So if it’s more costly to be a diamond, why do the boys so often choose the rhinestones? This question is even asked in the 1936 novel Gone with the Wind (which I have at last begun reading; only 1,215 pages to go!): 

    Scarlett: “Why is it a girl has to be so silly to catch a husband?”

    Mammy: “Ah specs it’s kase gempmums doan know whut dey wants. Dey jus’ knows whut dey thinks dey wants.” 


    Cost again. It’s far easier—and seems more attractive—to accept the first girl who waltzes into your arms than to labor to win a woman who has a strong character and developed beliefs.

    But rhinestone beauty washes away under pressure. I know for a fact that life will throw you curveballs (if it hasn’t already). When you lose your job, when a family member is diagnosed with cancer, when you have to make a hard choice between the easy thing and the right thing, which do you want supporting you: glitter-backed acrylic, or the world’s hardest rock (which also happens to be one of its most beautiful)?

    I have met these women: those who choose God’s will even when it means laying down their own, who believe in His big-picture plan and are willing to wait for it, who sacrifice for their families, who show kindness to strangers. They may not always have time for makeup, but they make time to listen to friends in need. They practice the discipline of putting others’ good before their own and seize singleness as an opportunity to serve God. They are beautiful even through suffering, through service, through sacrifice. This is the kind of beauty that withstands hell and high water. Charm is deceptive and beauty is fleeting, but a woman who fears the Lord is to be praised.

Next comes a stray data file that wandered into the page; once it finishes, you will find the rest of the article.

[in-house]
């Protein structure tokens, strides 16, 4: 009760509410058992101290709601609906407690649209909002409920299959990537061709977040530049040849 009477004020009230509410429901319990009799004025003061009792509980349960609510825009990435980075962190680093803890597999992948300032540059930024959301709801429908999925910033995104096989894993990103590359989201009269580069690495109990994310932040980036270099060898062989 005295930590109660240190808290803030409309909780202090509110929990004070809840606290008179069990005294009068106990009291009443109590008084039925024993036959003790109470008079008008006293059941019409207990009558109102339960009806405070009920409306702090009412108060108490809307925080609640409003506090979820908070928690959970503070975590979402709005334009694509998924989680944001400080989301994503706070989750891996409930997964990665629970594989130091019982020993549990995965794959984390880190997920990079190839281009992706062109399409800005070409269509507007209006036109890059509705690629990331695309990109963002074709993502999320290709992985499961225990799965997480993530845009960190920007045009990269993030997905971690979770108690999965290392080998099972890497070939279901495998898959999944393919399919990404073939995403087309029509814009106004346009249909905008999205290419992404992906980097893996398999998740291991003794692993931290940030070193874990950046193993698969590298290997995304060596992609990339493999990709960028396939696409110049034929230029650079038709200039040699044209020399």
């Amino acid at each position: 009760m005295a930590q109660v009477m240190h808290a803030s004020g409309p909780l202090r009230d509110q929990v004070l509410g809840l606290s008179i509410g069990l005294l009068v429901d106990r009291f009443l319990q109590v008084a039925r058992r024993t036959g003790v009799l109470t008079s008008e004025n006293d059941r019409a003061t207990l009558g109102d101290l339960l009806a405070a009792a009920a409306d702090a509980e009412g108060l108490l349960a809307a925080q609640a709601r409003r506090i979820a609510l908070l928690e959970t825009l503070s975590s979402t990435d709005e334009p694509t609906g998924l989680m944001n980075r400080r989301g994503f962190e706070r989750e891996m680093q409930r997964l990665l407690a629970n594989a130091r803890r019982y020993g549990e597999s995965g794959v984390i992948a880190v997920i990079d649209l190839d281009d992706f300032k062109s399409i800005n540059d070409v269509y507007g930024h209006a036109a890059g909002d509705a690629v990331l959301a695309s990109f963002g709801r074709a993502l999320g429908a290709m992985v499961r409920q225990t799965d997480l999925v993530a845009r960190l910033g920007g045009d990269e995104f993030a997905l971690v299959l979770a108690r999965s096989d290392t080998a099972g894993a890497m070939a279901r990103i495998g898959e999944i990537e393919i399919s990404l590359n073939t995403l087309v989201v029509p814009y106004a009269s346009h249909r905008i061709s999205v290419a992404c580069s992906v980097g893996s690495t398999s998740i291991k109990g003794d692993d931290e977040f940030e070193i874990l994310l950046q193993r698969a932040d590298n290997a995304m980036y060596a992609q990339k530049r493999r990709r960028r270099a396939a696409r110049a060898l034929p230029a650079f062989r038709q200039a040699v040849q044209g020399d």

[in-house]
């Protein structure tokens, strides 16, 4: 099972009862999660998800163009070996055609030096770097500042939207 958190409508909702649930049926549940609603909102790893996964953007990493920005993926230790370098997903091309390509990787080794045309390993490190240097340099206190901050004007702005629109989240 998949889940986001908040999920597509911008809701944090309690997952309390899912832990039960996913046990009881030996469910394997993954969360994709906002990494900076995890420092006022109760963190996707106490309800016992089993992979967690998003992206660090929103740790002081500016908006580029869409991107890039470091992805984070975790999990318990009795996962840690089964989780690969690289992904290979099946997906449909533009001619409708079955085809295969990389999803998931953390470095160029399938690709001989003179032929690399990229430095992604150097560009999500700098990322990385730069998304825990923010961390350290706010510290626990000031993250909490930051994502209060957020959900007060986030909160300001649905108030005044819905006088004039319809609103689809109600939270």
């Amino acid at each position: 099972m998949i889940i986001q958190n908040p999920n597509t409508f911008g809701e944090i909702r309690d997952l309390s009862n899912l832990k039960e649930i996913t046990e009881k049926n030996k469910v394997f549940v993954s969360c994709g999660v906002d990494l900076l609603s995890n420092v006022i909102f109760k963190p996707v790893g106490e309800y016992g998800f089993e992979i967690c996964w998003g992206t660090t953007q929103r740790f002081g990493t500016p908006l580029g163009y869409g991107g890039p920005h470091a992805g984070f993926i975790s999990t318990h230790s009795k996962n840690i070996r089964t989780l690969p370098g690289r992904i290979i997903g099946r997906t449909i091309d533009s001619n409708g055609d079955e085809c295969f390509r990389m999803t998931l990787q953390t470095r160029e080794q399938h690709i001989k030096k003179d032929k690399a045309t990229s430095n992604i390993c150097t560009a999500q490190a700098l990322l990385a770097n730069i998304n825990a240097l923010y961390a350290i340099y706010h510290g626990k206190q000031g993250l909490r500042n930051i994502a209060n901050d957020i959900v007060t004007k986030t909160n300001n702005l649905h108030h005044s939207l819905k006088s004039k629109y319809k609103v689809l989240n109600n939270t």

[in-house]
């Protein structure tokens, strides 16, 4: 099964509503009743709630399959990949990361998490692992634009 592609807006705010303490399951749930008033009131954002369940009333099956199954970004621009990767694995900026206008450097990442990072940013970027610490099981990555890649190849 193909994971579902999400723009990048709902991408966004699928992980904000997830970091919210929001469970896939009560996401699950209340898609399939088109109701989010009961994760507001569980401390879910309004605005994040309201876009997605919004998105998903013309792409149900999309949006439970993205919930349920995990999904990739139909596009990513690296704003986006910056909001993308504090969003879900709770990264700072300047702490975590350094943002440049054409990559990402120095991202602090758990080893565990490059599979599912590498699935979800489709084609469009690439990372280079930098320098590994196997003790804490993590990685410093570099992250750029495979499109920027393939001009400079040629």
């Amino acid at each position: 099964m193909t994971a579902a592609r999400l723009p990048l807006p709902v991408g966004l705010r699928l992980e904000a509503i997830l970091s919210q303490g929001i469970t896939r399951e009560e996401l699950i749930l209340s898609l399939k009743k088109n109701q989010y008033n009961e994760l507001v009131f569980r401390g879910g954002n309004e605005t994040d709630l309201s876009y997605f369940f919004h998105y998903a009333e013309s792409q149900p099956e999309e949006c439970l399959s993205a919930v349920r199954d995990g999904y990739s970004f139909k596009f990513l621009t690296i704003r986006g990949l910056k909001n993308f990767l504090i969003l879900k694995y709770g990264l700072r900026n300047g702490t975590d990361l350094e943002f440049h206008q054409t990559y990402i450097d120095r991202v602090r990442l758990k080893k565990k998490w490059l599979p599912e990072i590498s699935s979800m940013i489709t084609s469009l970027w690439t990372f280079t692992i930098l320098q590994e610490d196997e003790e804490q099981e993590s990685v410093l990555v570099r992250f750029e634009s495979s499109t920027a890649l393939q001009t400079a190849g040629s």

Men, I’m not going to lie to you. You’re not going to win the heart of a woman like that easily. It takes a lot of work and prayer to become a person worth having—believe me, these women know. But set your sights high, because their value is beyond price. Diamonds, as the ad says, are forever. No water, no hardship, no struggle can wash away the radiance that comes from within such jewels. No amount of bad hair days or wrinkles can ever touch their beauty. Time cannot tarnish them; no storm can shake them. Many women do noble things, but such diamonds surpass them all. 

    So here’s to the diamonds, the ladies who are of such great beauty in God’s sight. Here’s to the single women who choose to spend their time giving, laughing, discovering instead of wallowing in self-pity. Here’s to you who keep on serving even when nobody sees; who keep on praying even when God doesn’t instantly say yes. To you who reject a superficial life of mask-wearing and take the hard road of integrity: your worth is far above rubies. 

    Happy Valentine’s Day.

    Who are the diamonds you know? What makes them so special?